Mapping your customers journey – 5 guiding principles
If we told you that having a customer journey map is a vital part of your marketing plan would you believe us?
A customer journey map is a vital resource and an integral part of your strategy to attract customers. It is also a great starting point to understanding where your marketing voice should sit. You see ensuring you have this clear visual story showing and demonstrating where people interact with your brand allows you to refine and beautify your voice as a creative entrepreneur.
See we told you! A customer journey map is not only part of your “big marketing picture” but it will help you “the creative” gain a clear, easy to use business picture and leverage the understanding you have of your customers. It can also act as a bridge between the clarity of thought you have of what you do, how you do it, how you sell it and how your buyers invest.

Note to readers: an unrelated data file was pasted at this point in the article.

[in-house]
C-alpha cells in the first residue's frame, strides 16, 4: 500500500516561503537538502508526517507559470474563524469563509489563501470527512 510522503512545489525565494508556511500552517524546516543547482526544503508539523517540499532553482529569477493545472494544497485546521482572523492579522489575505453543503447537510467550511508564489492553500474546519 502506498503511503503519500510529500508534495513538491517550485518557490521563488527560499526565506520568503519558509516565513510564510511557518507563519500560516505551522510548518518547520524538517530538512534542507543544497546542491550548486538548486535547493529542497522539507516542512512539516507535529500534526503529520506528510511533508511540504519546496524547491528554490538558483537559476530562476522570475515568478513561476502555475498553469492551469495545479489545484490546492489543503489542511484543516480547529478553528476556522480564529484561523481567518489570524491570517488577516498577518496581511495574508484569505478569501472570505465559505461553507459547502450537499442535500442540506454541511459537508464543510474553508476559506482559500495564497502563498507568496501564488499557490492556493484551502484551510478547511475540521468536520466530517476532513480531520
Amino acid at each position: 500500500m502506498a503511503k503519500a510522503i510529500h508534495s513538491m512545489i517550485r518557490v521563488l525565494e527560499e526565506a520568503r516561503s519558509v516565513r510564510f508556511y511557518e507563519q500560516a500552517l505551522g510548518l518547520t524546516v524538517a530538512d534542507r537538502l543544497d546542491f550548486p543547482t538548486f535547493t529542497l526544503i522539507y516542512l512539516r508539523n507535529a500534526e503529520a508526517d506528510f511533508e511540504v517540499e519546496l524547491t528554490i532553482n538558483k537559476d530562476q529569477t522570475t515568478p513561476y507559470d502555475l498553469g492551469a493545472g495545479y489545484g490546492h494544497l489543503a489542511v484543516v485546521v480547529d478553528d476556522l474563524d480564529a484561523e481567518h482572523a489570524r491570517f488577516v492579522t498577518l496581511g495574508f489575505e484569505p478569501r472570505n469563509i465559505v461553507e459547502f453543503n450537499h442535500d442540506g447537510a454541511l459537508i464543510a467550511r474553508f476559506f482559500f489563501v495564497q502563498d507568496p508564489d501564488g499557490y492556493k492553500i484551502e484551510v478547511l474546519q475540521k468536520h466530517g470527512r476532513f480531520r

With this single key, you basically unlock the process capturing your client’s invest journey from first hearing about you, to writing you a glowing testimonial. How can that not be valuable?Let’s recap quickly;
- Journey maps are a vital resource allowing you to tell the visual story about how people interact with your brand and business.
- They allow you to gain a deep understanding of your customers and are a bridge between what you do and what your clients buy from you and invest in.